How To Choose One Job Offer Over Another

July 2004


Randall Scasny

The U.S. Bureau of Labor Statistics reports that hiring is up. National employment rose by 248,000 in May with an increase of 346,000 in April and 353,000 in March. This is good news!

Experiences from my own network of friends, acquaintances and contacts supports the government data. In fact, one man I worked with was considering three job offers. Another already was offered a job but was still continuing to look for something better.

As difficult as it is to find a job, when you have more than one job offer to consider, the task of deciding who to accept or turn down can seem as difficult.

So, how should you choose one company over another? Should it be dictated by money, location, or the type of work you prefer? Are there other factors you should consider when making your hiring decision?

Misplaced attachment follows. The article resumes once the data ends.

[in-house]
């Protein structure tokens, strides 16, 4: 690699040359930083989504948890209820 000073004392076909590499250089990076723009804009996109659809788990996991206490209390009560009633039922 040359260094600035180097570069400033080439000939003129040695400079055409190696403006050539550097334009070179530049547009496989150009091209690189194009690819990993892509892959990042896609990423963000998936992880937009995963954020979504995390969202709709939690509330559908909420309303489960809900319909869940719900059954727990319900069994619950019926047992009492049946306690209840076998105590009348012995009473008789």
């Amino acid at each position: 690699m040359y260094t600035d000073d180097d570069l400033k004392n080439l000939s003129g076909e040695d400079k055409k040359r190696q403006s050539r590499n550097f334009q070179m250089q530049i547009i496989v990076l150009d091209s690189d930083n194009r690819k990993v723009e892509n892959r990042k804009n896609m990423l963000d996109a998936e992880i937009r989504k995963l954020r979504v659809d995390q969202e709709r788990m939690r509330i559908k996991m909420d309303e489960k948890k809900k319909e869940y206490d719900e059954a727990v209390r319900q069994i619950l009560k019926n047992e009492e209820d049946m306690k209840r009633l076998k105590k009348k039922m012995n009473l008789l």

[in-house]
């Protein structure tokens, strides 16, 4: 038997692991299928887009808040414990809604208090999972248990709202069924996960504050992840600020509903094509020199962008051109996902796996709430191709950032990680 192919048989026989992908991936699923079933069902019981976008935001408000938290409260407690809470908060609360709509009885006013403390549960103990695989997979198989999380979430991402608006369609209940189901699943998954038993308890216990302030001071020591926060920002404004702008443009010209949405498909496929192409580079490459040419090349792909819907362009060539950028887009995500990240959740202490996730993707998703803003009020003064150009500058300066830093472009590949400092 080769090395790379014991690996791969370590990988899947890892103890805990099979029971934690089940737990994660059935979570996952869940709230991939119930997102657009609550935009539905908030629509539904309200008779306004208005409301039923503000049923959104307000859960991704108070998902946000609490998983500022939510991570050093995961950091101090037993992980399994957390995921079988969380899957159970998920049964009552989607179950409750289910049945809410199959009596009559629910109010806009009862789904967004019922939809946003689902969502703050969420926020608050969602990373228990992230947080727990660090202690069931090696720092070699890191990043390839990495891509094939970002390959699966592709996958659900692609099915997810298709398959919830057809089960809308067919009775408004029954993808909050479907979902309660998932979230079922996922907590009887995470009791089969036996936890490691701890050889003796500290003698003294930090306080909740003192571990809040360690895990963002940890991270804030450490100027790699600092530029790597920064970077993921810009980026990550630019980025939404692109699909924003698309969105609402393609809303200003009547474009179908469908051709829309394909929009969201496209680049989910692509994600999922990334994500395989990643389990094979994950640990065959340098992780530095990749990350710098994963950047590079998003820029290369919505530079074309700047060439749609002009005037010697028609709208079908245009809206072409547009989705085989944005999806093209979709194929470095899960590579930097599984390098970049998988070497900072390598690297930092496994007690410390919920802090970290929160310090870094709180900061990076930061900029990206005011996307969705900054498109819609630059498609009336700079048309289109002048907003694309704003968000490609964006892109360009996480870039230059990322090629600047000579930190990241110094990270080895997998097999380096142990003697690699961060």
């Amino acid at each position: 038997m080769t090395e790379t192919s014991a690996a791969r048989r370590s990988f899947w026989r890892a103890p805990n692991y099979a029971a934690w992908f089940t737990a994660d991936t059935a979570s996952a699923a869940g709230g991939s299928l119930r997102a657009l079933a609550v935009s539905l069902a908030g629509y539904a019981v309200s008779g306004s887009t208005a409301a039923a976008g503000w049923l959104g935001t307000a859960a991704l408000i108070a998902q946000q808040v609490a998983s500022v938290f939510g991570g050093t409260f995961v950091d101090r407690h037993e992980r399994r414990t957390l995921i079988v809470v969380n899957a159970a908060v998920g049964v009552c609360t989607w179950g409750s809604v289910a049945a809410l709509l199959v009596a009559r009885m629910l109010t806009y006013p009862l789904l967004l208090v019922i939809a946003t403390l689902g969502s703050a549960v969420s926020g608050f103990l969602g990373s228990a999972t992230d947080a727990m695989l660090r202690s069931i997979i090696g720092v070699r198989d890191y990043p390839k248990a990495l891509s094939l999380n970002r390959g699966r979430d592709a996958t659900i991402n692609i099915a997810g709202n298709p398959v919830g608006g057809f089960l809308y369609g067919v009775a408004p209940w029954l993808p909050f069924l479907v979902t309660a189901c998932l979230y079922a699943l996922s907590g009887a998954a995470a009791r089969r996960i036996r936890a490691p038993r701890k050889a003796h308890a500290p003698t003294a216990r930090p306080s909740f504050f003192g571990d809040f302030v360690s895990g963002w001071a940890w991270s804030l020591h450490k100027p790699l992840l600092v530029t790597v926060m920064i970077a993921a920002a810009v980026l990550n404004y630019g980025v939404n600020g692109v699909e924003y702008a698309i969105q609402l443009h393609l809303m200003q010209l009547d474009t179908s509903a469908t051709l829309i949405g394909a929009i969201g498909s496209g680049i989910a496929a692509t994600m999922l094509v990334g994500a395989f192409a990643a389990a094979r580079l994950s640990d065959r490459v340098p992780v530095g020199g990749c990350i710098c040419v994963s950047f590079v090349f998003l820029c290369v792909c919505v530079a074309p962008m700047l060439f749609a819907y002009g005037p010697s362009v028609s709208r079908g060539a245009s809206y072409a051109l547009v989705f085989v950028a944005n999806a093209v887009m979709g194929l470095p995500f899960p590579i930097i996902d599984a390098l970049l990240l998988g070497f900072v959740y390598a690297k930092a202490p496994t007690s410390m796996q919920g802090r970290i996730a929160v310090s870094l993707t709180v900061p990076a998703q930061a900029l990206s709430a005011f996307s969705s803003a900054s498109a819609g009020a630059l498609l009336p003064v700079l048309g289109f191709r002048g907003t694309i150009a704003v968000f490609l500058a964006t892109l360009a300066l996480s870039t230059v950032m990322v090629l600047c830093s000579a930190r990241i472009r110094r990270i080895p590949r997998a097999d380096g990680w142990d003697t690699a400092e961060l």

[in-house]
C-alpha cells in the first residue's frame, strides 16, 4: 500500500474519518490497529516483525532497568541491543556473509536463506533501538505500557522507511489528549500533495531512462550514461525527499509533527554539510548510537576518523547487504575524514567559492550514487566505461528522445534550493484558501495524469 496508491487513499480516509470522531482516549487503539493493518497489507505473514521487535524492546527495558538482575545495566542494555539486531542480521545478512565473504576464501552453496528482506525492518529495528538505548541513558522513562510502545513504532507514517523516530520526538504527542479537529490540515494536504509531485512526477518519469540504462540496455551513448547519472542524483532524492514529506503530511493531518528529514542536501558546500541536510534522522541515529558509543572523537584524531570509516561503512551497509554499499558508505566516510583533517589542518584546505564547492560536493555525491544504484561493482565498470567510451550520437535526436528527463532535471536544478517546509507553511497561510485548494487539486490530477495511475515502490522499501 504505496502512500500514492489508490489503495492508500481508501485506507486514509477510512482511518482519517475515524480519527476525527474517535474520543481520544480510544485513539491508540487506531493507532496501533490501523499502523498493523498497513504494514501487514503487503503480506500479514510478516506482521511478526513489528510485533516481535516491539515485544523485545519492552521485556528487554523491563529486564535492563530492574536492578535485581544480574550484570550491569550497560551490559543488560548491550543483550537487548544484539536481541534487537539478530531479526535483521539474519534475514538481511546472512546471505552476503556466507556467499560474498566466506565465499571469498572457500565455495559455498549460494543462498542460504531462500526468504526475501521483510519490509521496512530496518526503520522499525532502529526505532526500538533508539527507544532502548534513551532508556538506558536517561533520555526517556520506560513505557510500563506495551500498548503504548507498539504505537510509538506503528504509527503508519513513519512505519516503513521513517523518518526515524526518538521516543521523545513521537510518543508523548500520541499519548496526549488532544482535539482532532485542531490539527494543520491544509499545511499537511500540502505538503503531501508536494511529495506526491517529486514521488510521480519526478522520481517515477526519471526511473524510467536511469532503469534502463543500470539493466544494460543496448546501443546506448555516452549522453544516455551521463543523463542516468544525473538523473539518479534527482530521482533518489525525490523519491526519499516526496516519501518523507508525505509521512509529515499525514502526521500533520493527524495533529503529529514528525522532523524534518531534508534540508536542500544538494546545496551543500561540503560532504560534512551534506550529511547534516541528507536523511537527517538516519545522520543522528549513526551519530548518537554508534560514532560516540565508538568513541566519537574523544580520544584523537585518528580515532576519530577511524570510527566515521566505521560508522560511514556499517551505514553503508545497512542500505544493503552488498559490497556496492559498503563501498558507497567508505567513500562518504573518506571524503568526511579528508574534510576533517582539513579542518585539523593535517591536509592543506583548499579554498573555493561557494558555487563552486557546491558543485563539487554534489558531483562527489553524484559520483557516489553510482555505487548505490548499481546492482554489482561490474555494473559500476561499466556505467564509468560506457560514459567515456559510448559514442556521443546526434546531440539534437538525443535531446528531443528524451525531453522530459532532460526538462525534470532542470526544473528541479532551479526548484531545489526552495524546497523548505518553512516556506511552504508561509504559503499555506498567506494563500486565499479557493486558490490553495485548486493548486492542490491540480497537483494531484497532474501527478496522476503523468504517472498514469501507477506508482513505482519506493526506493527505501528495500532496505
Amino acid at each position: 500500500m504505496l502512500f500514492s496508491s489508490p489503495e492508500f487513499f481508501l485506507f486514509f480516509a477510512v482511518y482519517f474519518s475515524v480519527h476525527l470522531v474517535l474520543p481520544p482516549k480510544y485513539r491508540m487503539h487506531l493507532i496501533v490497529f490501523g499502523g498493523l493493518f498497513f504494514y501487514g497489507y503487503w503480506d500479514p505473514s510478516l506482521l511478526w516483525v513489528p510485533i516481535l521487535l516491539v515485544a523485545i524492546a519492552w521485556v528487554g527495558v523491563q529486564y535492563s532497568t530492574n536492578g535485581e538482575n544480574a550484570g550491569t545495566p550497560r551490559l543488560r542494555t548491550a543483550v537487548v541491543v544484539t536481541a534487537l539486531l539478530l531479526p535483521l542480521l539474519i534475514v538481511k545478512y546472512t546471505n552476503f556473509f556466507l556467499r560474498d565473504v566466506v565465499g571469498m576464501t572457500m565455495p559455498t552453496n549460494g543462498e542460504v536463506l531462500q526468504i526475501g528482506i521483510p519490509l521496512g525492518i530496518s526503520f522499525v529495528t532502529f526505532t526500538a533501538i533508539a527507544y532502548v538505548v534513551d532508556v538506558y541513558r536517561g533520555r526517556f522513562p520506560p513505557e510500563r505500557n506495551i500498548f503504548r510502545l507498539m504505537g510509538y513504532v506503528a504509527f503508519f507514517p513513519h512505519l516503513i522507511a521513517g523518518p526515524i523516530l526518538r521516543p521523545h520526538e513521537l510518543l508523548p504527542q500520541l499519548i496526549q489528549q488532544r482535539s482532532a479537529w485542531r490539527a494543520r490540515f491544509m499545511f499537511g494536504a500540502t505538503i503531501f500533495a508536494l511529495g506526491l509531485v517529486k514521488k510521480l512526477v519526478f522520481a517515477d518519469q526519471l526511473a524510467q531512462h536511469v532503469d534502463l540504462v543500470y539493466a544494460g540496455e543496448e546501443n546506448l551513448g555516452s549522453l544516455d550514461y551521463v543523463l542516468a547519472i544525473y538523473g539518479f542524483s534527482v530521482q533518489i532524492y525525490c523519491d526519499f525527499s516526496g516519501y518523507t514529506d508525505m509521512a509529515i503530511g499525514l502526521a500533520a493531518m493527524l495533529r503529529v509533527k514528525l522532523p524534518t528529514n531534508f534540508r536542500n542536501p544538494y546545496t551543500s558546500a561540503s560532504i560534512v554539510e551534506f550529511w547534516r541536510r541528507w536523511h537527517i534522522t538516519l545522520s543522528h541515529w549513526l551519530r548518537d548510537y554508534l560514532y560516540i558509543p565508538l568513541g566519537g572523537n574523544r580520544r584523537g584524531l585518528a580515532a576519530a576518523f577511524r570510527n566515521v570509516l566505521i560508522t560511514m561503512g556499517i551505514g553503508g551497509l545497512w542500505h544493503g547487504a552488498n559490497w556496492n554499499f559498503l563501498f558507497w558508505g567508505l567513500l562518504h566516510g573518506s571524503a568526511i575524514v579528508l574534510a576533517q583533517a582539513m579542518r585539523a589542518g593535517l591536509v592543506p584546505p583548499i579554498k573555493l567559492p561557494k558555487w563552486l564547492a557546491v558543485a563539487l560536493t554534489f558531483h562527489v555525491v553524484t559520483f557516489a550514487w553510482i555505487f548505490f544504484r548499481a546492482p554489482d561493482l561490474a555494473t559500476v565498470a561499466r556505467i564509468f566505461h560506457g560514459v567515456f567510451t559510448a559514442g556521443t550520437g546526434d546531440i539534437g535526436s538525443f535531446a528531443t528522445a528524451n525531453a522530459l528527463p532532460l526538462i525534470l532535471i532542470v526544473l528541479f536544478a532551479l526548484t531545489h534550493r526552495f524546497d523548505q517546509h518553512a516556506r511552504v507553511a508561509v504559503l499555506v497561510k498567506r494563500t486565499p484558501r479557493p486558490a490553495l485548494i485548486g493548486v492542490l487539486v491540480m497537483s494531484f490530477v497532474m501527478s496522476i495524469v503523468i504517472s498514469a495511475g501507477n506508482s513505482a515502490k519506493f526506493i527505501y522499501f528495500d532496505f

I've observed a life cycle of decision-making processes most people use when choosing to accept an employer's job offer. They are:

New Job Hunters (1st, 2nd job hunts)

  • Compensation Package
  • Location
  • Type of Work

Experienced Job Hunters (3rd, 4th job hunts etc.)

  • Business Travel
  • Corporate Culture
  • The People
  • Business Intelligence

Compensation Package
Compared to private industry salaries, most service members have earned below the norm. Therefore, it's natural that salary issues are at the top of the list of factors by which veterans choose one job over the other. It's hard to pass up an offer that pays thousands of dollars more per year. That is, unless the entire compensation package is considered.

Benefits such as healthcare, 401k's, paid vacations, life insurance and overtime pay, etc. are all factors that should be considered as part of one's total compensation. There may be cases where it is prudent to accept a job offer that pays a lower salary simply because it offers better benefits.